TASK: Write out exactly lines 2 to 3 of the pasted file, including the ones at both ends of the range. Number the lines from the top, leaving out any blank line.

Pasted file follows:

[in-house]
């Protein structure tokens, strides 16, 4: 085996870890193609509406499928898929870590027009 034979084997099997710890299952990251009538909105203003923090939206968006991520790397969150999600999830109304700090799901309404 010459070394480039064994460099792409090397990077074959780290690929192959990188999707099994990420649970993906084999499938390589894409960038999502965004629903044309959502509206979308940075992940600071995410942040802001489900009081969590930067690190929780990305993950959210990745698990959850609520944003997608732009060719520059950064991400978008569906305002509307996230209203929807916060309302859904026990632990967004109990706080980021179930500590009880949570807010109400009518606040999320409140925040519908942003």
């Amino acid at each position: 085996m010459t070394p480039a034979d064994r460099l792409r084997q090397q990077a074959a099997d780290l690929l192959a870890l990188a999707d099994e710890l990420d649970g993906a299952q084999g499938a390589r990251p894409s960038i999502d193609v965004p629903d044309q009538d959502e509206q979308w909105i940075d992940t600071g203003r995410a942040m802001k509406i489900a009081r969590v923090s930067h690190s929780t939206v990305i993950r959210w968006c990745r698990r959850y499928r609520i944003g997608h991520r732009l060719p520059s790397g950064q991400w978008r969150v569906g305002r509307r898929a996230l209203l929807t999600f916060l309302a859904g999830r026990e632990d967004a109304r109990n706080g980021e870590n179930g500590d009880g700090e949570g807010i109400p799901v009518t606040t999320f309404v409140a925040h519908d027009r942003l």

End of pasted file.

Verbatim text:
């Protein structure tokens, strides 16, 4: 085996870890193609509406499928898929870590027009 034979084997099997710890299952990251009538909105203003923090939206968006991520790397969150999600999830109304700090799901309404 010459070394480039064994460099792409090397990077074959780290690929192959990188999707099994990420649970993906084999499938390589894409960038999502965004629903044309959502509206979308940075992940600071995410942040802001489900009081969590930067690190929780990305993950959210990745698990959850609520944003997608732009060719520059950064991400978008569906305002509307996230209203929807916060309302859904026990632990967004109990706080980021179930500590009880949570807010109400009518606040999320409140925040519908942003």
């Amino acid at each position: 085996m010459t070394p480039a034979d064994r460099l792409r084997q090397q990077a074959a099997d780290l690929l192959a870890l990188a999707d099994e710890l990420d649970g993906a299952q084999g499938a390589r990251p894409s960038i999502d193609v965004p629903d044309q009538d959502e509206q979308w909105i940075d992940t600071g203003r995410a942040m802001k509406i489900a009081r969590v923090s930067h690190s929780t939206v990305i993950r959210w968006c990745r698990r959850y499928r609520i944003g997608h991520r732009l060719p520059s790397g950064q991400w978008r969150v569906g305002r509307r898929a996230l209203l929807t999600f916060l309302a859904g999830r026990e632990d967004a109304r109990n706080g980021e870590n179930g500590d009880g700090e949570g807010i109400p799901v009518t606040t999320f309404v409140a925040h519908d027009r942003l």